It appears that some self-forecasters may be aware of this, and are applying suppression algorithms on their (possibly biased) forecasts, thereby running back to the AWEFS forecast for 1 or 2 (or more) dispatch intervals after detecting this condition.
- When this happens, it completely mitigates the benefits of the self-forecasting regime that we as the as industry pushed for!
- The whole purpose of the self-forecast was to be a ‘better’ Unconstrained Intermittent Generation Forecast (UIGF): running back to AWEFS when SDC conditions occur seems to be the complete opposite of that objective?
- There was some discussion about this in Appendix 6 (‘A review of self-forecasting’) within the recently released GenInsights21 publication.
Another concerning aspect we have seen at times (and not necessarily with our clients), is that generation volume may be lost in this process – and it may also be that some site owners are not being informed this is the case. Improving the CPF is great, but we strongly suspect there are cases where more generation is being lost (hence revenue decreased) than is being saved by CPF improvements.
So we asked this question at the CEC’s Wind Industry Forum:
Are you aware of any lost revenue due to CPF under forecasting?
Machine #2) Auto-bidding software
As well as the rise of self-forecasting algorithms, we have also seen the widescale deployment of auto-bidding solutions.
- For instance, this article from 26 October 2021 speaks about ‘the rise of the auto-bidder’.
- In a very detailed Appendix 22 (‘A review of bidding busyness’) within the recently released GenInsights21 report, the bidding frequency of all DUIDs operational in the NEM was reviewed, and 15 different bidding technology providers were identified.
We define auto-bidding solutions as autonomous determination and submission of bids, but there are many definitions and capabilities associated with ‘auto-bidding’: no two auto-bidding solutions are the same!
We see some really sophisticated products in the market, and some we might classify more as automatic template submitters. Each end of the spectrum can be useful, but it is important to understand what they do and what they do not do!
National Electricity Rules Clause 4.9.2(d) and 4.11.3
Autobidding Software is not a person, and therefore despite what some may tell you, just because a site has auto-bidding, it does not satisfy NER clause 4.9.2(d). This clause requires generators to have appropriate personnel available at all times to respond immediately to dispatch instructions issued by AEMO (be they electronic, written or oral), while clause 4.11.3 requires generators to provide contact details for those personnel.
Similarly, although it again seems silly to have to say this, it is not acceptable to have operations and trading contacts who cannot speak English. Several Registered Participants appear to be risking non-compliance with overseas control rooms that have a poor grasp of English, presumably to try to save costs.
Here at Overwatch Energy, we are big supporters and enablers of auto-bidding and self forecasting, and the role AI and ML in the trading experience – but it is not Auto-Bidding OR human oversight: it has to be human oversight and auto-bidding. Not just from a perspective of following the rules, but also for risk mitigation.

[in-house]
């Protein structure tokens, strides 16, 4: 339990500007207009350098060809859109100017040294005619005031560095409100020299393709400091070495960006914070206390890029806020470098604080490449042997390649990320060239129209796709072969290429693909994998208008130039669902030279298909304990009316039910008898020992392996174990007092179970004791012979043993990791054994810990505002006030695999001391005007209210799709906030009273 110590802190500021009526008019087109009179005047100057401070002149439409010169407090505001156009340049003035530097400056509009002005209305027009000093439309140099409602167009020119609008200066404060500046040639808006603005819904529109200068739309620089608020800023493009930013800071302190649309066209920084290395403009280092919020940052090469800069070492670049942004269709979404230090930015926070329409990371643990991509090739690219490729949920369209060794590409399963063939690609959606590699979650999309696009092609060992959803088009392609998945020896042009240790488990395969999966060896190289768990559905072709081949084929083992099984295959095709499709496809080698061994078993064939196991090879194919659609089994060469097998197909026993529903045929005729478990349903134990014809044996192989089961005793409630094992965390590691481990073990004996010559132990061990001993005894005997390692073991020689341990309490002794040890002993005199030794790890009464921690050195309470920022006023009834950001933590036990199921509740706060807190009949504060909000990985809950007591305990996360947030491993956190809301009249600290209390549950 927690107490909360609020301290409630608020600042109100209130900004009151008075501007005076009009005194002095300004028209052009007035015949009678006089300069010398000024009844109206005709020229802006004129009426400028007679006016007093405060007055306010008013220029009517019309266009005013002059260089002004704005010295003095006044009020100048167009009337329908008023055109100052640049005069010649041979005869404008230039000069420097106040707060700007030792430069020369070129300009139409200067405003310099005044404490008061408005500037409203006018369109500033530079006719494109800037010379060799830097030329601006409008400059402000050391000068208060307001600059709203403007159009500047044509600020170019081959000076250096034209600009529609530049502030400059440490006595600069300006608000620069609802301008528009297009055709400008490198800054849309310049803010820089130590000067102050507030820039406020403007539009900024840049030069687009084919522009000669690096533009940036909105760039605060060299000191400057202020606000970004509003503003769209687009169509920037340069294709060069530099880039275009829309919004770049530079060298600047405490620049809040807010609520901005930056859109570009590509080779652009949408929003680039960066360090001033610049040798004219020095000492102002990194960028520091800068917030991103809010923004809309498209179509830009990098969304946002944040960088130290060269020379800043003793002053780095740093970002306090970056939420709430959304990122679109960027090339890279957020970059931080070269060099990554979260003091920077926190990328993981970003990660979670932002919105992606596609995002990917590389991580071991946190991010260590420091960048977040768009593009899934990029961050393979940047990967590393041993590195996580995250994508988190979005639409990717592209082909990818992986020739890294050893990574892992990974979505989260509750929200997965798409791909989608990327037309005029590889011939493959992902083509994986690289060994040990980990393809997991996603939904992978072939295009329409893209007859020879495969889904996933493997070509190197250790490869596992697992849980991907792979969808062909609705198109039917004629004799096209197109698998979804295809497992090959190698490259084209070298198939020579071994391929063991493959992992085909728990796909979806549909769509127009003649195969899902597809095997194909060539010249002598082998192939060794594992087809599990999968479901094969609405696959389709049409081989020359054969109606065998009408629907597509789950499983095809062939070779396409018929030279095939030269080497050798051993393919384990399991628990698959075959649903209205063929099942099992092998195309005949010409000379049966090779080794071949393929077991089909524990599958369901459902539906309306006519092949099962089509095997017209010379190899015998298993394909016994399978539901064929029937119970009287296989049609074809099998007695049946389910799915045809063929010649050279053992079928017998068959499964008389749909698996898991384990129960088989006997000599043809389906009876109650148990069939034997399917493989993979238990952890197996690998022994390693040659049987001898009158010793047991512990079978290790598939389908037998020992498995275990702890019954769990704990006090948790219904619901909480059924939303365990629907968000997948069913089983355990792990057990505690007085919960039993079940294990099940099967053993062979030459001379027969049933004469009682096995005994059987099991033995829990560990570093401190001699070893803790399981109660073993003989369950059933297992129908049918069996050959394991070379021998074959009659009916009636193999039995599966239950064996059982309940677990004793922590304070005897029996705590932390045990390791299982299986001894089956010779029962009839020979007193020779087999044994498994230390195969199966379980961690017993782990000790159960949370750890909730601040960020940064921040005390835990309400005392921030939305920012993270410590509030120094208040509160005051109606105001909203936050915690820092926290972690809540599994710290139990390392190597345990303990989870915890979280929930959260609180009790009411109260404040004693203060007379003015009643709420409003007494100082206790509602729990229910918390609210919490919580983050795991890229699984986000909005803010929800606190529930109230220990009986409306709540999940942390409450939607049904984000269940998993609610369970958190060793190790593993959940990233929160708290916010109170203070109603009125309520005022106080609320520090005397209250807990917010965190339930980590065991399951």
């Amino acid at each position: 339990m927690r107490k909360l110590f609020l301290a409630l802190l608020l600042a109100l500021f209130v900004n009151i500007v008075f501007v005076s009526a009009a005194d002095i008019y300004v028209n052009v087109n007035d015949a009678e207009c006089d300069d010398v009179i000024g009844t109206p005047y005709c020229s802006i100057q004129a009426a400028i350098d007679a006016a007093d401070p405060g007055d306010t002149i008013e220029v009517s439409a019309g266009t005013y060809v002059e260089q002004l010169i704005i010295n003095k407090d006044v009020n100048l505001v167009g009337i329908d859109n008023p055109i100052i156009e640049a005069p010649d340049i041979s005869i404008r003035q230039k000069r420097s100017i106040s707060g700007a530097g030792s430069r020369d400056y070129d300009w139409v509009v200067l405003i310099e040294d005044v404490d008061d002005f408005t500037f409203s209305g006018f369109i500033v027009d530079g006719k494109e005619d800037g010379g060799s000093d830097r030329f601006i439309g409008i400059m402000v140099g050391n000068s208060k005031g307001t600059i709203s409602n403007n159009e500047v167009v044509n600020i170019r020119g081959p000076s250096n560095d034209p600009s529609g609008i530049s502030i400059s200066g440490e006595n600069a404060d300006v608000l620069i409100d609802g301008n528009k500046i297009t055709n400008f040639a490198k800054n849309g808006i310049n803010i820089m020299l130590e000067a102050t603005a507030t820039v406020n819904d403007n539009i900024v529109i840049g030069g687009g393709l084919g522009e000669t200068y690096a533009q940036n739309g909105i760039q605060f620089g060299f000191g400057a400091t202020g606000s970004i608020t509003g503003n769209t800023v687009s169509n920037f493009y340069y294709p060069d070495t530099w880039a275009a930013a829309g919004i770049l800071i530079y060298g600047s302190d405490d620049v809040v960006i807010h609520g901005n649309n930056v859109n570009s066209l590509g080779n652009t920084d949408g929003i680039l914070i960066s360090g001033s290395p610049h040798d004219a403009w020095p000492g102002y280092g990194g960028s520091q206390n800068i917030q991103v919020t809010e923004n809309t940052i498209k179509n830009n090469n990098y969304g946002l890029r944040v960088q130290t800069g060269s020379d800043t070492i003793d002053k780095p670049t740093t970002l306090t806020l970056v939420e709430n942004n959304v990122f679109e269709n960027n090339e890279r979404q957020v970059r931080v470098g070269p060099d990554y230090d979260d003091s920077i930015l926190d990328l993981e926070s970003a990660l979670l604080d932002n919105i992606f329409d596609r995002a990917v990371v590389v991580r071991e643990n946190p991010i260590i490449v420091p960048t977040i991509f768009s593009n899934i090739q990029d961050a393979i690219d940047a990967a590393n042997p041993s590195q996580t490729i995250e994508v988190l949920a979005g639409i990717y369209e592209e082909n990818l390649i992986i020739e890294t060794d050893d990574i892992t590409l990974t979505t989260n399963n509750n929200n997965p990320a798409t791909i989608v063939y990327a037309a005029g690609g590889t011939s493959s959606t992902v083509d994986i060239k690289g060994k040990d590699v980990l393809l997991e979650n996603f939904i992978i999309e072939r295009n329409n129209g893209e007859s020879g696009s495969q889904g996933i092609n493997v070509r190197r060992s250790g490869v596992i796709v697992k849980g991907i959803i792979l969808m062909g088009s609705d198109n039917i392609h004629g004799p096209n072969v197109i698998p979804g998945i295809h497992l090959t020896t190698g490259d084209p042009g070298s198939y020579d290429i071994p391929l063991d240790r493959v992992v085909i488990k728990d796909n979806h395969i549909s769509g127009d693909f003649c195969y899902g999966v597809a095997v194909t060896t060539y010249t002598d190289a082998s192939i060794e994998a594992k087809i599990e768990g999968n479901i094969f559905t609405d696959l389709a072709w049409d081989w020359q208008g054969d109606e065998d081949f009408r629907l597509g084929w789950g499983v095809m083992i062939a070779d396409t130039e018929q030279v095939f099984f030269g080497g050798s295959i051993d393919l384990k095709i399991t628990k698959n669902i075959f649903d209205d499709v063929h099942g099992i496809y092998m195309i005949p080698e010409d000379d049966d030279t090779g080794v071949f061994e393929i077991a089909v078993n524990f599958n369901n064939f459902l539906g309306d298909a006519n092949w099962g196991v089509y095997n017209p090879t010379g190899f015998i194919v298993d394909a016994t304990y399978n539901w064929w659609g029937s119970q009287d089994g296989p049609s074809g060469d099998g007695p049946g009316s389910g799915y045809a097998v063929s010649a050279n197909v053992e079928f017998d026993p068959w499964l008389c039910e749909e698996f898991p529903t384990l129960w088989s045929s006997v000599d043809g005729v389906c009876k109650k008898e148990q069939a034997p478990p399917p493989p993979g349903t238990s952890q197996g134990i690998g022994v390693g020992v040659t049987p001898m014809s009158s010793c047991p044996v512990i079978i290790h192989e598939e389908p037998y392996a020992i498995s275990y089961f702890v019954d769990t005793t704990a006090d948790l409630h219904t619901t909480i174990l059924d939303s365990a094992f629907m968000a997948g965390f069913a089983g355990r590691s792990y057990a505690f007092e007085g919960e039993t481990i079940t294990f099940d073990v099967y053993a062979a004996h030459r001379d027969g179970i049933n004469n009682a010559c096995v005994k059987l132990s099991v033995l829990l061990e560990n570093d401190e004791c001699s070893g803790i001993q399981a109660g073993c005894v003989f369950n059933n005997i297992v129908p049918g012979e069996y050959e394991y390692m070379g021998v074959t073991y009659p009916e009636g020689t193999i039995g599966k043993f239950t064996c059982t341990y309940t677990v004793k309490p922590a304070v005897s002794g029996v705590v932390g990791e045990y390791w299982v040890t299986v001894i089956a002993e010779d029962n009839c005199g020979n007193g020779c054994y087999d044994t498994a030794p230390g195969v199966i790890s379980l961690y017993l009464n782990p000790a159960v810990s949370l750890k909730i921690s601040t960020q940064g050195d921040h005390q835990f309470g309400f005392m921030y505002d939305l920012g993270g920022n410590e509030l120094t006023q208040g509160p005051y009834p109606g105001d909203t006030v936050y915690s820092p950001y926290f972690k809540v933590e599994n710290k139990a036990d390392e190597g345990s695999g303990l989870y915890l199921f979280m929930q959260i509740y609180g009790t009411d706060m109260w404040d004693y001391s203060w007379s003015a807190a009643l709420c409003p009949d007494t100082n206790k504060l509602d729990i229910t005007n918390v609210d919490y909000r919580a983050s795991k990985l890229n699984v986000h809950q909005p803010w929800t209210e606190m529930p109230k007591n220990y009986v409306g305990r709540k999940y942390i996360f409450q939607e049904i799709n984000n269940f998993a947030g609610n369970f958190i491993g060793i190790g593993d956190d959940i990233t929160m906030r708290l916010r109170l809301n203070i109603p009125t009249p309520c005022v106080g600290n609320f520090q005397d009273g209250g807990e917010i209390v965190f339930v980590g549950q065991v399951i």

There are many conditions that auto-bidding cannot yet correct for, and although things will continue to improve in time, this is likely to be the case for a long time.
One such example (which is quite topical, given the increased latency the market has been experiencing in AEMO’s publication of P5 predispatch data on some occasions) is understanding whether the auto-bid has been submitted with the most correct and complete data set possible within the bidding window before ‘Gate Closure’ in each dispatch interval. If any rebid (automated or not) has been submitted without considering the latest P5MIN forecasts published by the AEMO, how can it be the best bid possible for that asset?
To use a commercial aviation example, auto-pilot rarely lands and (to the best of my knowledge) never does the take-offs – there are simply too many variables. And whilst auto-pilot may be good 80-90% of the journey, it is not designed to cover all scenarios, hence why we have two pilots in most modern commercial airlines.
We know this space will continue to change, and we look forward to seeing the enhancements that occur. We look forward to working with our clients to enhance their deployment of some of the most sophisticated dispatch and trading software in any electricity market in the NEM.
Therefore, when planning your approach to software selection and deployment:
- Expect more software and integrations – and embrace good products
- Have them deployed to support power station operations
- Understand the limitations and side-effects of any automated software
- Commission to power operations standards – not software vendor specifications (e.g. think uptime and 24×7 support)
- Understand configurable elements and use them
- Do not ‘set and forget’
As always, there will still be a need for careful oversight and monitoring of the solutions that are deployed to ensure the most optimal, consistent, and rules-based deployment of the software and hardware solutions.
Even as the software gets smarter, owners and operators need to remember … there will always be a need for some form of human oversight, even with ‘the rise of the machines’.
The views and opinions expressed in this article are the author’s own, and do not necessarily reflect those held by pv magazine.